London Gains First-Mover Advantage in EU’s Yuan Race
The Bank of England said it has the inside edge to be the first Group of Seven nation to sign a currency-swap agreement with the People’s Bank of China after a meeting last month. The deal may allow the U.K. central bank to supply as much as 400 billion yuan ($64 billion) to banks, matching Hong Kong’s swap arrangement, according to Gao Qi, a markets strategist at Royal Bank of Scotland Group Plc in Singapore.
The center of the world’s $4 trillion-a-day market for foreign-exchange trading is expanding ties with the second- biggest economy after yuan-denominated bond sales overseas surged 11-fold to 174 billion yuan since 2009 and trading in the currency more than tripled in London. China started pushing for the greater use of the yuan outside the mainland in 2010.
“We are at the beginning of a massive journey,” Philippe Lintern, co-head of wholesale banking for Europe at Standard Chartered Plc, Britain’s second-largest lender by market value after HSBC Holdings Plc, said in a phone interview from London Feb. 19. “This is probably the most exciting thing that will happen in my entire career. It is a revolution of financial markets.”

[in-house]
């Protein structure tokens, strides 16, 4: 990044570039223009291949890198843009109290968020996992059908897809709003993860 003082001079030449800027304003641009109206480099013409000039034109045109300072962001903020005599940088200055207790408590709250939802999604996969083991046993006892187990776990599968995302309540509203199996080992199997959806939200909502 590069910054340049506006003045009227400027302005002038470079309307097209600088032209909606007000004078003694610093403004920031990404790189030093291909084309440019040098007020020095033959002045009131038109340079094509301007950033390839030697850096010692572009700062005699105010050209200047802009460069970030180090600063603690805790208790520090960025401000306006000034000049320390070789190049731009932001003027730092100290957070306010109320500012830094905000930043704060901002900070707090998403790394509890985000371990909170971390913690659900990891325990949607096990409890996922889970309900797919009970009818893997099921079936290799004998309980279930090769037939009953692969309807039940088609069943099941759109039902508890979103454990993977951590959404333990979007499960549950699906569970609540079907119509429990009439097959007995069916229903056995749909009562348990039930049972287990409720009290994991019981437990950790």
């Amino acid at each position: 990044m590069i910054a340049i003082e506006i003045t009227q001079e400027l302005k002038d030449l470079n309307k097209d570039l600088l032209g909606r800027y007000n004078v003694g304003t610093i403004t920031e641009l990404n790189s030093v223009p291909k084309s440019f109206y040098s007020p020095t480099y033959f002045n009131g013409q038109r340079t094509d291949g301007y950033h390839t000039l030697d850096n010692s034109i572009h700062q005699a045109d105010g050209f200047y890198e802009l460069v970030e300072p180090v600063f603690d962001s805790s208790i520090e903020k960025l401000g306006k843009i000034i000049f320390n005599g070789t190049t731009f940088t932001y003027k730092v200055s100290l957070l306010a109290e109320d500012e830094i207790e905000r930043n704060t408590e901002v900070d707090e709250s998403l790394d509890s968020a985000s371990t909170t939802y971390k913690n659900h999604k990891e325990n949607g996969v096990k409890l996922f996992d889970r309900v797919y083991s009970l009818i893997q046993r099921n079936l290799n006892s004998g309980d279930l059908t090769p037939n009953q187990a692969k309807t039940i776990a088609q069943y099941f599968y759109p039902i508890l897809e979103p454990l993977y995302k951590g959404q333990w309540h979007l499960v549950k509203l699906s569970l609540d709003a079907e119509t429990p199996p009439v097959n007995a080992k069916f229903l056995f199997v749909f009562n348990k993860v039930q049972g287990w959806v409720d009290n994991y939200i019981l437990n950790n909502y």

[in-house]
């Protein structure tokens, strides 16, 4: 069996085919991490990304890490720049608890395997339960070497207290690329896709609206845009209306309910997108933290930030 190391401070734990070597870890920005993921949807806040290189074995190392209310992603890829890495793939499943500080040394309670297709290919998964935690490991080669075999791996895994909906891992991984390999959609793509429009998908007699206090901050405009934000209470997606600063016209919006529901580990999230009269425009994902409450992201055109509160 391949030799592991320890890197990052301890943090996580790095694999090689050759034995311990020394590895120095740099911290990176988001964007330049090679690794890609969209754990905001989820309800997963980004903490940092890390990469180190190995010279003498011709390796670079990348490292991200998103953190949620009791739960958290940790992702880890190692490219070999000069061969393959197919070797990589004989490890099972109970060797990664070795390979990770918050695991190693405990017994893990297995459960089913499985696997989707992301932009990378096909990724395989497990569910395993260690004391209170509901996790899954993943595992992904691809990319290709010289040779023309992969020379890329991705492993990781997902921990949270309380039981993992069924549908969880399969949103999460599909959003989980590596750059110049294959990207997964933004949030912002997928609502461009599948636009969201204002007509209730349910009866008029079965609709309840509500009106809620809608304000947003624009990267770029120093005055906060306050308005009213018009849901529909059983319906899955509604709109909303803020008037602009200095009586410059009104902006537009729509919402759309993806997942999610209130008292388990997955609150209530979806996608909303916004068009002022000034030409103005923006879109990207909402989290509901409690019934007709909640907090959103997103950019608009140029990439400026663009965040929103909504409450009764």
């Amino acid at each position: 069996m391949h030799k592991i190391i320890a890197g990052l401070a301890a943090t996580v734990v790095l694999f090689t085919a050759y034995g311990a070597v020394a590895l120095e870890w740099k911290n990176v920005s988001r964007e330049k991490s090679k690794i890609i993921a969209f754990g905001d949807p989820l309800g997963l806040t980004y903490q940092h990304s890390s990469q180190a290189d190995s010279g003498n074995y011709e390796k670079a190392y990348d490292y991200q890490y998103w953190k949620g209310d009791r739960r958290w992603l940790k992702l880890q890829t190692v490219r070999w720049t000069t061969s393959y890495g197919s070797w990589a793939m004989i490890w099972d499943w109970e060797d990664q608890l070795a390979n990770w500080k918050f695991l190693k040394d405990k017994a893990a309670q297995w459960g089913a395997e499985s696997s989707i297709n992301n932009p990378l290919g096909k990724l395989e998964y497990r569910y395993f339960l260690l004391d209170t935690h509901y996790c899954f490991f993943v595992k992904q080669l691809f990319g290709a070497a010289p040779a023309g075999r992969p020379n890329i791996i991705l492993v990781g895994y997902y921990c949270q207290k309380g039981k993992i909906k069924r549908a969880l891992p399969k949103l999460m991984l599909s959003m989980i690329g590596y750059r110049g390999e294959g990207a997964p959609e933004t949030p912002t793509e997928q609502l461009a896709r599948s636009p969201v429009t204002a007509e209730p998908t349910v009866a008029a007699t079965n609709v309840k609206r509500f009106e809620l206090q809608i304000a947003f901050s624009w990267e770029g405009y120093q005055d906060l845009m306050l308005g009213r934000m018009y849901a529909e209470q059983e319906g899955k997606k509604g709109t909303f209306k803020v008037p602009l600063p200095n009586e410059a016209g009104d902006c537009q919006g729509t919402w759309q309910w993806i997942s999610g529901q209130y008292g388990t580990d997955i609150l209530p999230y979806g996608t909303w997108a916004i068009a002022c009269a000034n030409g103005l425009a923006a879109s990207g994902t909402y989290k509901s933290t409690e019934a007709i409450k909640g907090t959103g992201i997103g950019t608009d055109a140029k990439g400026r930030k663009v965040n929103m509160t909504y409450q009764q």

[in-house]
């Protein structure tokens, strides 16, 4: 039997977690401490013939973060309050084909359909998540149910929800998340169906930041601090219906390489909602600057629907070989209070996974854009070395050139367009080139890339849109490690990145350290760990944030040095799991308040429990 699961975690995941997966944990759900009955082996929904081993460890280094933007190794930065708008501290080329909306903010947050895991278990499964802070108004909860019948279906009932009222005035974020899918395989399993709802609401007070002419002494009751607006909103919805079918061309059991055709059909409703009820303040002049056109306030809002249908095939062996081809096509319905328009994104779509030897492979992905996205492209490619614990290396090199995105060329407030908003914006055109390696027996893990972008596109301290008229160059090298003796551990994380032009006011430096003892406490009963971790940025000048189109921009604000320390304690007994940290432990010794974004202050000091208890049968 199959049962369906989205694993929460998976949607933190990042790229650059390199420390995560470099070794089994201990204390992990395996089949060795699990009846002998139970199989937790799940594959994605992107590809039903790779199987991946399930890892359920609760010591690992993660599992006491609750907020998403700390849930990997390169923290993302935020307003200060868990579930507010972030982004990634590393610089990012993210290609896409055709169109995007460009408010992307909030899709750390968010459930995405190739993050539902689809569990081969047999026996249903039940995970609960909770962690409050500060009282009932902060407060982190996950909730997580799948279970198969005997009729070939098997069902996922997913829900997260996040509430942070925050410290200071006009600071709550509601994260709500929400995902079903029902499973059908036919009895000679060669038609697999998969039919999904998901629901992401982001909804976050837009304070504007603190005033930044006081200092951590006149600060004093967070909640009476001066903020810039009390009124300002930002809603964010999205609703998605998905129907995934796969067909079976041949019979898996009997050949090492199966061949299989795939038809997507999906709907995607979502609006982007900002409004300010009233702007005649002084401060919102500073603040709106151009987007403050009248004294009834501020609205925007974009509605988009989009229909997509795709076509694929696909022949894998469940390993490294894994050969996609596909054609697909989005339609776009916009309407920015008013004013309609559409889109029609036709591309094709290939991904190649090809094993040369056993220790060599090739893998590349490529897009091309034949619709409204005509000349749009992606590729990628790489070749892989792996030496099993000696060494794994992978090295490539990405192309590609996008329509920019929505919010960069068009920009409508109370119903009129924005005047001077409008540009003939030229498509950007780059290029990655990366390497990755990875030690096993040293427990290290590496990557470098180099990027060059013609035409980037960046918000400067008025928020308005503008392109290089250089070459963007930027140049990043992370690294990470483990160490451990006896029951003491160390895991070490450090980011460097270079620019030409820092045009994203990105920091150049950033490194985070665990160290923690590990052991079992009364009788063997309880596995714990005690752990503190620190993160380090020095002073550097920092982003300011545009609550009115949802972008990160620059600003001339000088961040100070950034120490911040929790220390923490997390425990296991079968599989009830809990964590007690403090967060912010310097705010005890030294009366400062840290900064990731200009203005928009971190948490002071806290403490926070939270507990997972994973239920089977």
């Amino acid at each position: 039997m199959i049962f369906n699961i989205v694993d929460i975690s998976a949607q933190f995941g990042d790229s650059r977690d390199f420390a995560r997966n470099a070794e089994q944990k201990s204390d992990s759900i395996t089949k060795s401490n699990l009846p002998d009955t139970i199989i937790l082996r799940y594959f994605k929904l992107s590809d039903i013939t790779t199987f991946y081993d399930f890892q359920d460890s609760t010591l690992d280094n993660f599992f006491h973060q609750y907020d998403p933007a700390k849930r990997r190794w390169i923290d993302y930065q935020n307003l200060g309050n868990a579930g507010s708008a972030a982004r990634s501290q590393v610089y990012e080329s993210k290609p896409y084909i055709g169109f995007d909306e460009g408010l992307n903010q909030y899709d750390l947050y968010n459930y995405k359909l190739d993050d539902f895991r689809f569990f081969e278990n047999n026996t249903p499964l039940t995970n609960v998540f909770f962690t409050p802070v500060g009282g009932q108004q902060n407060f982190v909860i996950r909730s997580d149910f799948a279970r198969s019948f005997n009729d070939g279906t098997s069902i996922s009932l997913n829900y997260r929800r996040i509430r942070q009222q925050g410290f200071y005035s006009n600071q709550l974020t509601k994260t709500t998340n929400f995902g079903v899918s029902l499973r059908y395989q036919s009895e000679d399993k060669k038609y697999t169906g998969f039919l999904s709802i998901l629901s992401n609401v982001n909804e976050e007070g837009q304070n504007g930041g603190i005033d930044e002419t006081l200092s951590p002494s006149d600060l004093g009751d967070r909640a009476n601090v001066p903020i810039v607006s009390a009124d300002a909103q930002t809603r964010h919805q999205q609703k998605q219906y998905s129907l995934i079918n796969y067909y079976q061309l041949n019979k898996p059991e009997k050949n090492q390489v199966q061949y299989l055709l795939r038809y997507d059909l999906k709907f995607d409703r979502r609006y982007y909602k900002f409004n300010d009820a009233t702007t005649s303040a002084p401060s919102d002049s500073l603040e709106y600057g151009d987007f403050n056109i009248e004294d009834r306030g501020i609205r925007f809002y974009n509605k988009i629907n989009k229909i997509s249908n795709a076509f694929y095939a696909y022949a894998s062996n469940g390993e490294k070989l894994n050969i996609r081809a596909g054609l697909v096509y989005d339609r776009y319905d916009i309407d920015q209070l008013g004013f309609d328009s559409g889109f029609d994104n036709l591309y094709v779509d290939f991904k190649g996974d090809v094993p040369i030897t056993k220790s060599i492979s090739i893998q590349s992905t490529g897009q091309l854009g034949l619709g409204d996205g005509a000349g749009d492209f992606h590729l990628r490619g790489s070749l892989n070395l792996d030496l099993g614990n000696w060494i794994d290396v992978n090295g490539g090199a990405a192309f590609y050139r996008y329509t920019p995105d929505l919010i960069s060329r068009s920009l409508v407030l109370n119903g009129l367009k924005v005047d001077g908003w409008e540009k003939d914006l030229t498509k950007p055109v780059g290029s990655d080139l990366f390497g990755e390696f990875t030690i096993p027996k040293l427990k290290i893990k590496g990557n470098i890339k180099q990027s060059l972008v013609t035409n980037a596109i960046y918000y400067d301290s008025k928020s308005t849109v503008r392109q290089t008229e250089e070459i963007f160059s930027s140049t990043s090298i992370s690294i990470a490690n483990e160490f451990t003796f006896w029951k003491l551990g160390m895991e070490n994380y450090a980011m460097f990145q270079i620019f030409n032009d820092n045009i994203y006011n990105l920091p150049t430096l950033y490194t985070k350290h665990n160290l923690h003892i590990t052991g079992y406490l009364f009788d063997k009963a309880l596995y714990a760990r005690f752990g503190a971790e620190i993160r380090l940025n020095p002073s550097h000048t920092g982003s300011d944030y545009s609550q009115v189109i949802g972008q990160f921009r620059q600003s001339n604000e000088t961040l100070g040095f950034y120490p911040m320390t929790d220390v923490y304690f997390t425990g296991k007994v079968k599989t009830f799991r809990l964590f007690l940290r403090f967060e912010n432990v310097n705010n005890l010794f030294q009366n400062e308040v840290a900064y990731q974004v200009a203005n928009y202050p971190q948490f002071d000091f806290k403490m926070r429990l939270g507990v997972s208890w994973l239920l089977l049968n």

The swaps would allow the Bank of England to supply yuan to importers and other users when there’s a shortage of the currency. The “safety net” would have a “very strong psychological effect” in boosting confidence in trading yuan, Lintern said.
Since China started a pilot program allowing the use of yuan to settle international transactions in 2009, the proportion of its trade conducted in yuan has increased to 9 percent from less than 1 percent, according to the People’s Bank of China. By 2015, a third of China’s cross-border trade will be settled in yuan, making the currency one of the three most used in global trading along with the dollar and euro, HSBC forecast this week in a report.
Yuan-denominated bonds sold by companies, including McDonald’s Corp. and Caterpillar Inc. (CAT), rose to 174 billion yuan last year from 16 billion in 2009, Bloomberg data show. Standard Chartered and HSBC underwrote 36 percent of so-called Dim Sum bond sales in 2012.